• Closed misere is scored as 130 points and this bid can be beaten by any bid of 7 or higher.
  • Open misere is scored as 230 points and this bid can be beaten by any bid of 8 or higher.
  • In no-trumps you can lead the joker and nominate its suit without constraint (i.e. it doesn’t matter whether you have played that suit before).
  • In no-trumps you never have to play the joker.
  • In no-trumps you cannot play the joker on a trick if you have a card of that suit.

My iPhone Gripes part II

While I’m pretty sure no one cares, here’s a new list of my gripes with the iPhone. I did one of these in 2011 when I switched from the iPhone 3GS to the Samsung Galaxy S2 (still one of my favourite phones).

Since then I’ve been through a couple more Samsung Galaxies (S3 and S4) before switching camps and trying out a Microsoft Lumia 640 running Windows Mobile 8.1 followed by Windows 10.

I was very surprised by how much I liked using Windows Phone and in particular I thought the “launcher” (i.e. the home screen, app drawer and icons/widgets) was significantly better than the Android and iOS equivalents. I liked it so much that I was seriously considering buying the new flagship Lumia 950 but then I got a new job which came with a company supplied iPhone 6S+.

While the iPhone 6S+ wasn’t quite what I’d have chosen for myself, I was still pretty pleased to get the top of the line model of one of the best smartphones on the market and I was curious to see how the iPhone and iOS had developed in the last 5 years. What I didn’t expect was that it would be so damn annoying. In no particular order:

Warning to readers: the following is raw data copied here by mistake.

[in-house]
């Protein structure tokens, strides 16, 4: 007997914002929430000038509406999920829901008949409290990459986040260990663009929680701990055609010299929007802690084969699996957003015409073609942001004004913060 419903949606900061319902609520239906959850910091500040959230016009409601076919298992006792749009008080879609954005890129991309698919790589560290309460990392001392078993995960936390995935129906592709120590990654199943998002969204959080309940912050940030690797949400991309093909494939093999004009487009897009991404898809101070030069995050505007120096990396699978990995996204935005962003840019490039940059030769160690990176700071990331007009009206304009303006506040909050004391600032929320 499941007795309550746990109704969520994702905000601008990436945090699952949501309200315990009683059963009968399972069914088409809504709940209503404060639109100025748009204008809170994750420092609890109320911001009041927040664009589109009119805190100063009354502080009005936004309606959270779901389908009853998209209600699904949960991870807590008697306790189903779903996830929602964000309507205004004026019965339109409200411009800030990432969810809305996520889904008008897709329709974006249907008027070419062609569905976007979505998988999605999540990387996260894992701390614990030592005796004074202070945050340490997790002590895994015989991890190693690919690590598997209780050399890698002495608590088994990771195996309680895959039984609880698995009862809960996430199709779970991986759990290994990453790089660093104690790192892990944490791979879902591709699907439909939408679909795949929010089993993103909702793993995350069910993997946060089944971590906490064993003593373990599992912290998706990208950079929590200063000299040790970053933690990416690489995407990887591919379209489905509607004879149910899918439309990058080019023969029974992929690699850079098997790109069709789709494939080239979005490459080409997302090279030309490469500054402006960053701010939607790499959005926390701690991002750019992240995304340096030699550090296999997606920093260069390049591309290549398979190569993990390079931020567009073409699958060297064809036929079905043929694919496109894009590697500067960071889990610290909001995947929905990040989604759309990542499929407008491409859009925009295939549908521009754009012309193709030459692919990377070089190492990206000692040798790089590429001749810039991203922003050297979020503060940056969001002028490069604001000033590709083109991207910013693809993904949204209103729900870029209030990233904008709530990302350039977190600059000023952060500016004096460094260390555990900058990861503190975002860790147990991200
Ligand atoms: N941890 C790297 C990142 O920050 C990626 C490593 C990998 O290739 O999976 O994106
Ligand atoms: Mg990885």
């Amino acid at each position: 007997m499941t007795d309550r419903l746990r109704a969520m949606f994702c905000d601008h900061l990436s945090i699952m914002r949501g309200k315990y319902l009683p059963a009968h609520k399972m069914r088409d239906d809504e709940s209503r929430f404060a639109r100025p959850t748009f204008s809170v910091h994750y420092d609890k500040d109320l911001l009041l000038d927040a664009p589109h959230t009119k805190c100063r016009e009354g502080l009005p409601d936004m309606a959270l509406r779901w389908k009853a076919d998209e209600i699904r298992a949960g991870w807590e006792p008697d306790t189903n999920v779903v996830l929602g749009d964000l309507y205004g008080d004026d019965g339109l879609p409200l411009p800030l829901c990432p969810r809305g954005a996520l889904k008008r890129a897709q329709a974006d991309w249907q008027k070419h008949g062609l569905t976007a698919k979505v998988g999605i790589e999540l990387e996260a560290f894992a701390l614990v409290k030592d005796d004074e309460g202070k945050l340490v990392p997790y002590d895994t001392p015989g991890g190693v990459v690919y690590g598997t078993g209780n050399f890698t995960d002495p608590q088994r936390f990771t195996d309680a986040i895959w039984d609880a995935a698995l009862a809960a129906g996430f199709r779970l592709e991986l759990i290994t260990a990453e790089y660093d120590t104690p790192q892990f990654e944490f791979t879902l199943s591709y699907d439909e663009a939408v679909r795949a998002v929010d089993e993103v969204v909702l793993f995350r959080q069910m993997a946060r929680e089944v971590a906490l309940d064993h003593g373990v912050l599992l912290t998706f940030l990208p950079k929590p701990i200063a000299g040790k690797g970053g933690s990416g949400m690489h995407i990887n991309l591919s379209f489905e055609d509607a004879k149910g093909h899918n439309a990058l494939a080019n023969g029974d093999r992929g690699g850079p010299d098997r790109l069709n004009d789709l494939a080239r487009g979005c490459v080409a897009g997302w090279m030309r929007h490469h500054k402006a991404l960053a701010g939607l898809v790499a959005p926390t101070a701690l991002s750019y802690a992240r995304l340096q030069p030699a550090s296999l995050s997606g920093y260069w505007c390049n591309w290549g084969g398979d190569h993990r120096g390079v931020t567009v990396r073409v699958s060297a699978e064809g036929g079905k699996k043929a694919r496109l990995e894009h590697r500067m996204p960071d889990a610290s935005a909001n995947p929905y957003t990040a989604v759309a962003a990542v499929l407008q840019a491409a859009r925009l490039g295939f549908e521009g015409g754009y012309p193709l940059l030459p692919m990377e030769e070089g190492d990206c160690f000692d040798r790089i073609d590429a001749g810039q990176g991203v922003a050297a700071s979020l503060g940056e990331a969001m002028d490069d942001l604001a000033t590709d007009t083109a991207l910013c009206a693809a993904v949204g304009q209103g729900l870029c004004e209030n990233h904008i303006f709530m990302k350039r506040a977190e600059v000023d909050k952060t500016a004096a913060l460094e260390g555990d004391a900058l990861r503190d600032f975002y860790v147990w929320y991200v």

1. Apps seem to freeze or crash more than I’m used to, particularly when they’re trying and failing to update their data (e.g. Twitter and Scrabble).
  2. The built-in keyboard still doesn’t support swiping. “Hey”, you say, “iOS supports third party keyboards now!”. Unfortunately it doesn’t support them very well, with some parts (like search) still using the built-in keyboard, and other applications seeming to randomly switch between them. Adding insult to injury, Microsoft has released their excellent Flow keyboard for iOS – but not in New Zealand. (Update: Google Gboard keyboard is pretty good.)
  3. The iPhone 6S+ has bad physical design. It’s far too slippery. The rounded edges make it hard to pick up from a flat surface. The buttons still have unpleasant sharp edges. The camera is off-centre which means that it jiggles when you try to use it on a desk. It’s the first phone I’ve ever felt obliged to get a case for to overcome the flaws in the physical design (I note that the Apple leather case is very nice and helps with a number of these gripes).